At least I'm not a lawyer

Matthew Hoy
By Matthew Hoy on January 18, 2007

In the jobs version of the great chain of being, doctors, soldiers, teachers and police officers always rank near the top. At the other end of the spectrum are journalists, politicians, used car salesmen and lobbyists.

So, being a journalist is bad enough, now the stinkin' politicians want to make me a lobbyist too?

"Section 220 of S. 1, the lobbying reform bill currently before the Senate, would require grassroots causes, even bloggers, who communicate to 500 or more members of the public on policy matters, to register and report quarterly to Congress the same as the big K Street lobbyists. Section 220 would amend existing lobbying reporting law by creating the most expansive intrusion on First Amendment rights ever. For the first time in history, critics of Congress will need to register and report with Congress itself," according to a statement from

The normally apoplectic about civil rights infringements by the Bush administration is a little more ho-hum when it's liberals attempting to inhibit speech.

What the bill would really do is require those who are paid to lobby to register as lobbyists and disclose what they are up to. And they have to be paid more than $25,000 before they even have to do that. That the right-wing bloggers are so worried about this does say something, doesn't it?

What does this $25,000 include? Does it include advertising revenue from the Google Adwords? Does it include referral fees for people buying products at through this Web site?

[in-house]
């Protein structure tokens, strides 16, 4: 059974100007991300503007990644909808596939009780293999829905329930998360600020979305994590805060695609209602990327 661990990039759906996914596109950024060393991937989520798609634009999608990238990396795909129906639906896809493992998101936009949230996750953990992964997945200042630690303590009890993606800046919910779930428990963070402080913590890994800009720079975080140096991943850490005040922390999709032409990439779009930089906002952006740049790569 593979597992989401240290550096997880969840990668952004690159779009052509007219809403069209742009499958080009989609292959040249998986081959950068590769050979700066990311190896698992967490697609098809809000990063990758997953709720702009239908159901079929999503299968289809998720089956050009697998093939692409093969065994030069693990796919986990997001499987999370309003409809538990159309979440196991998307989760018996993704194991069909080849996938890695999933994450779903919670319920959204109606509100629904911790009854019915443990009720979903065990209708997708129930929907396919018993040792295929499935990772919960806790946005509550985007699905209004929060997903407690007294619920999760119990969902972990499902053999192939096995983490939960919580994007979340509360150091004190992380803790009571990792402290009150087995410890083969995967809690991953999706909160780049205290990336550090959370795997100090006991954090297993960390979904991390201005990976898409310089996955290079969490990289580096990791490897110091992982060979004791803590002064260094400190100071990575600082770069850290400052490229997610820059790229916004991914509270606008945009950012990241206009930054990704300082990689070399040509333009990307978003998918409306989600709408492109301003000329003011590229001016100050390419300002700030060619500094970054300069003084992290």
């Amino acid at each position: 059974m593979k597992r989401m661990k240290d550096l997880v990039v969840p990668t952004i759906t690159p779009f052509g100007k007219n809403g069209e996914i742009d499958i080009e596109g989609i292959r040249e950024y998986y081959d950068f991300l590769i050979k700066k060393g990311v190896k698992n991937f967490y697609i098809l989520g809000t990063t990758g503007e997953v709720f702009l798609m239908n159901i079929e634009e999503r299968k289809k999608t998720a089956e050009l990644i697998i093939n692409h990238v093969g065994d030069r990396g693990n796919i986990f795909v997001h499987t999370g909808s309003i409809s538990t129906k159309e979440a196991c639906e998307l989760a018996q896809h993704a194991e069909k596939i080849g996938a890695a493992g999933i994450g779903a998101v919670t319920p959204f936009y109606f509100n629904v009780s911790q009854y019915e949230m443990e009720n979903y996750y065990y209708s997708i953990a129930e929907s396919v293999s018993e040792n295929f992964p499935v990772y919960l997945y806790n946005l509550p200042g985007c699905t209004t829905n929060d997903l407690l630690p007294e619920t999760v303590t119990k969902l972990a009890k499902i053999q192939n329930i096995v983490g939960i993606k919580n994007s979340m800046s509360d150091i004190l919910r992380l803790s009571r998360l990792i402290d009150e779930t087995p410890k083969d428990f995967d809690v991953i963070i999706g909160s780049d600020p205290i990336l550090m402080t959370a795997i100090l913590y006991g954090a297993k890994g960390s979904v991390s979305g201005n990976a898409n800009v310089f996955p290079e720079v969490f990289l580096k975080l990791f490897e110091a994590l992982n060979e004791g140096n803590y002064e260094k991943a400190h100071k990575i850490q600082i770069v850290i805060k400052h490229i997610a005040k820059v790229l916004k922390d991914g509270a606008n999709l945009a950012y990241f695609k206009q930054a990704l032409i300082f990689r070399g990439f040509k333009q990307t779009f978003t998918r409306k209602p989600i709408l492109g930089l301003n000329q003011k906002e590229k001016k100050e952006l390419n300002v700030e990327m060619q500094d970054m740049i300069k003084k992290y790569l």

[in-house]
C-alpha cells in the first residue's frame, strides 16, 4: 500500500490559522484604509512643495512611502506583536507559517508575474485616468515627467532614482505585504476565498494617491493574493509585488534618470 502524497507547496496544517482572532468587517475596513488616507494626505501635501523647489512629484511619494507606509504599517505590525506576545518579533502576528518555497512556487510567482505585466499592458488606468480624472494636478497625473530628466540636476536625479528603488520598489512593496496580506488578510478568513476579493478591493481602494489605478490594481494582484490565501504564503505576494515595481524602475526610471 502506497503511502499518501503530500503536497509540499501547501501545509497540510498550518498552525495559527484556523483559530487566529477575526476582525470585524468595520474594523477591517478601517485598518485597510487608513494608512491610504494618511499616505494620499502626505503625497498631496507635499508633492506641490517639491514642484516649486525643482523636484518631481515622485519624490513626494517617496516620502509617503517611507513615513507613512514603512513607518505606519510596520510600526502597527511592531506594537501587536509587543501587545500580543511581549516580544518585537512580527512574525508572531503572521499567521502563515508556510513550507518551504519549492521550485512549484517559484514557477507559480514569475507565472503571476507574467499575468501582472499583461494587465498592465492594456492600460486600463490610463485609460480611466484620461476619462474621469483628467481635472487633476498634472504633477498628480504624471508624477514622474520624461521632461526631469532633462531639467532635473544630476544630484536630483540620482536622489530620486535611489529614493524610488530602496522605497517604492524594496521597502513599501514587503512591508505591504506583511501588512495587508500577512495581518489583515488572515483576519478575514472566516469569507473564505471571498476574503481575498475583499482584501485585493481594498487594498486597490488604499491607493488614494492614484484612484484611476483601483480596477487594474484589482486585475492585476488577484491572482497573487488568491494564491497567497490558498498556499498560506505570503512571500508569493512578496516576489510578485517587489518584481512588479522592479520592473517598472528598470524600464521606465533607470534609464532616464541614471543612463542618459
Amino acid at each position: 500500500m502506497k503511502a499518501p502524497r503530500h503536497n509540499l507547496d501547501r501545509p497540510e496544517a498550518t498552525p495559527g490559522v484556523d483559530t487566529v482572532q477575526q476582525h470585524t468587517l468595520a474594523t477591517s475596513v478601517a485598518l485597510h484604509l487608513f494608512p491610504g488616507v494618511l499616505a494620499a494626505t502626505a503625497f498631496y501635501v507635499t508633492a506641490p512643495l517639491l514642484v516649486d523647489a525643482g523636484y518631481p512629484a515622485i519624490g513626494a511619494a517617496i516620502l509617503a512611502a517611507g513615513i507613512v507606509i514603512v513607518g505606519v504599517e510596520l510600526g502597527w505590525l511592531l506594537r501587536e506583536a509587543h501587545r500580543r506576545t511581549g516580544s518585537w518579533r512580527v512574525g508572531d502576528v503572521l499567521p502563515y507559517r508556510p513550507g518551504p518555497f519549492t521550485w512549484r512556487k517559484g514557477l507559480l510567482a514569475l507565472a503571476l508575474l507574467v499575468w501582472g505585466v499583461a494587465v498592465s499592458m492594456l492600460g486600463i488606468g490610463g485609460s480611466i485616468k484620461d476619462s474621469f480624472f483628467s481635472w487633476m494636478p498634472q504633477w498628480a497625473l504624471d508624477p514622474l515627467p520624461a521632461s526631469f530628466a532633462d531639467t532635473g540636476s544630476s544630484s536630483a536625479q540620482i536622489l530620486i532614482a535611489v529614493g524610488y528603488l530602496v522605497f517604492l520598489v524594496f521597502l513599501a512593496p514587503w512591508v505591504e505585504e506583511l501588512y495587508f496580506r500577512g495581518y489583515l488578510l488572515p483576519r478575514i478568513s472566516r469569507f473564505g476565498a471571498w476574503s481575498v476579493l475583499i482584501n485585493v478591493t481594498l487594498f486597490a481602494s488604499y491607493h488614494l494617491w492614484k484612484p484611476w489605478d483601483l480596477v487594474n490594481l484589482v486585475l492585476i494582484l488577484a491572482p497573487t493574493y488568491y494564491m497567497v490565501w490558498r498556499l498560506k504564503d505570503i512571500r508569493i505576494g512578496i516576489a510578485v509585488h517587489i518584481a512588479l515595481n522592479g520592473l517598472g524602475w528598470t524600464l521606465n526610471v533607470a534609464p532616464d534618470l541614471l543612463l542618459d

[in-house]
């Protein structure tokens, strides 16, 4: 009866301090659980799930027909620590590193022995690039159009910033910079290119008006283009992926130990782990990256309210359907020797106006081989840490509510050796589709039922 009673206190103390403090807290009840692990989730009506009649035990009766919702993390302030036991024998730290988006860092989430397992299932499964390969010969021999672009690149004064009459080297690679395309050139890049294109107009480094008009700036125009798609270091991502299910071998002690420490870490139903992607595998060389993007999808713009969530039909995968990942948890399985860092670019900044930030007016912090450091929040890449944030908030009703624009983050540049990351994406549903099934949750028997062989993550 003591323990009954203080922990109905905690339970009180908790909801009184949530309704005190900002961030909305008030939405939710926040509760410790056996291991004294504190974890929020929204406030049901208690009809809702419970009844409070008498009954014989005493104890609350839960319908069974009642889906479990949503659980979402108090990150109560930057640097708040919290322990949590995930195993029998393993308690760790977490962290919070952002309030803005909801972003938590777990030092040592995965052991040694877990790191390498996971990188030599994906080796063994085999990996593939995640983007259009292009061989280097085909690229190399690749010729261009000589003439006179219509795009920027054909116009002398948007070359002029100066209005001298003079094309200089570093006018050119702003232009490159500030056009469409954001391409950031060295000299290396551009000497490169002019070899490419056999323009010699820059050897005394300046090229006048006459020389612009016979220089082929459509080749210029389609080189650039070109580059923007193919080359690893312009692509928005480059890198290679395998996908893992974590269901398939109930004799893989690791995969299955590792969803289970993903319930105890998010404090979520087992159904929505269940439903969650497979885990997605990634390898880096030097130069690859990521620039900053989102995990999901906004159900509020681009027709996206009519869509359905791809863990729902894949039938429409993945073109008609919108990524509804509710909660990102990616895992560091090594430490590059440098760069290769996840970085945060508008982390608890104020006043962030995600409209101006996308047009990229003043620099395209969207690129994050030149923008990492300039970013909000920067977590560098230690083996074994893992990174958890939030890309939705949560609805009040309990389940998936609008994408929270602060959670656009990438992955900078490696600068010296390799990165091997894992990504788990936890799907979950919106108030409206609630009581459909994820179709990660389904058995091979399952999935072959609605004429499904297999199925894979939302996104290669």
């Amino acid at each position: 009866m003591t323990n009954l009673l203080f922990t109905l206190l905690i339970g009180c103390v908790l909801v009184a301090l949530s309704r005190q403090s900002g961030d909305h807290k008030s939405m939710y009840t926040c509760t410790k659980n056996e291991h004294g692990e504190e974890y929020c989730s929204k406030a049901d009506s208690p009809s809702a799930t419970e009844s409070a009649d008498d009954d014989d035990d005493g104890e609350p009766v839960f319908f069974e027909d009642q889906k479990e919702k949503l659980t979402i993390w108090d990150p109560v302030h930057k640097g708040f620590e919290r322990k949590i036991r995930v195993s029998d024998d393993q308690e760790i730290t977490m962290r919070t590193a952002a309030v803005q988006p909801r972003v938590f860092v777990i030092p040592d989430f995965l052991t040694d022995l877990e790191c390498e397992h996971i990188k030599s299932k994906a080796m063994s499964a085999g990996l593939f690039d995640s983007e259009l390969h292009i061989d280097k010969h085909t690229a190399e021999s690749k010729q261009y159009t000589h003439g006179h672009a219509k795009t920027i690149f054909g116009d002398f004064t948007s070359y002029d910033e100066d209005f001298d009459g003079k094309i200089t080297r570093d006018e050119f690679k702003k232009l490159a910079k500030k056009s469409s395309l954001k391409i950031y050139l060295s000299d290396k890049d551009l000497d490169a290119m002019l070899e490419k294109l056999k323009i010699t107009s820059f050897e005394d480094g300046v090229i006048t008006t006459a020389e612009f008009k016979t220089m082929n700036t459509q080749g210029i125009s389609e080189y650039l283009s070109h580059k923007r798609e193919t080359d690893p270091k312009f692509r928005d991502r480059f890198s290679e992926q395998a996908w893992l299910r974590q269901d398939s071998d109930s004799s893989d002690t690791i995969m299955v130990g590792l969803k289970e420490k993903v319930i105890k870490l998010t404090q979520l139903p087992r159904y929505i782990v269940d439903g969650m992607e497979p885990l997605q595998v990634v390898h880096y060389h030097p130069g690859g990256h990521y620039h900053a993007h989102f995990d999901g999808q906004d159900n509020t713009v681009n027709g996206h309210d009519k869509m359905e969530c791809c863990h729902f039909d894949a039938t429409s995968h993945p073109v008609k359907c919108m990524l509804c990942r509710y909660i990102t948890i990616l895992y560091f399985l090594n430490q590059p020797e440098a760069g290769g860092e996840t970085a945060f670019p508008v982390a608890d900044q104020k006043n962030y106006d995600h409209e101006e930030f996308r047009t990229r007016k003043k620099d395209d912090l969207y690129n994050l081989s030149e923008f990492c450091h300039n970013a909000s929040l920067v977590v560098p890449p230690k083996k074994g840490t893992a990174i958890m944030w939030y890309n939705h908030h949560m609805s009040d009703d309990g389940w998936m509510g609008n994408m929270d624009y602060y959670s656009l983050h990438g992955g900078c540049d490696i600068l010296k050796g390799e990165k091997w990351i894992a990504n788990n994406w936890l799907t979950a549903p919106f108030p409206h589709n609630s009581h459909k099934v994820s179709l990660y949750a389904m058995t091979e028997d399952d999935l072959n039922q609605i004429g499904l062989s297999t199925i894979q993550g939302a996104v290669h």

I'm certainly not making that kind of money on this site, but what if Bill Bennett chose to invest the money he's not spending on video poker nowadays on supporting promising bloggers? Then I'd have to register? What about the increasing number of blogs run by newspapers? Will opinion columnists like George Will have to register if they urge their more than 500 readers to call some politician on Capitol Hill?

This sort of attack on the sort of speech the First Amendment is supposed to be protecting most is typical of our elected representatives rulers on Capitol Hill. This is also reason #1 why I won't be voting for Sen. John "Incumbent Protection Bill" McCain -- ever.

On a related note, I heard New York Rep. Maurice Hinchey -- last seen on this site wearing a dress -- on Laura Ingraham's show last night trying to promote the return of the fairness doctrine. [For a devastating critique of that plan, please read Jeff Goldstein's piece here.] Hinchey actually had the gall to say that the return of the fairness doctrine was necessary to protect Ingraham's rights to have a show on talk radio!

*UPDATE* The provision has been stripped out of the bill. Surprisingly, all the Republicans voted to remove the language, along with a handful of Democrats.

Another minor victory for free speech.


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January 2007



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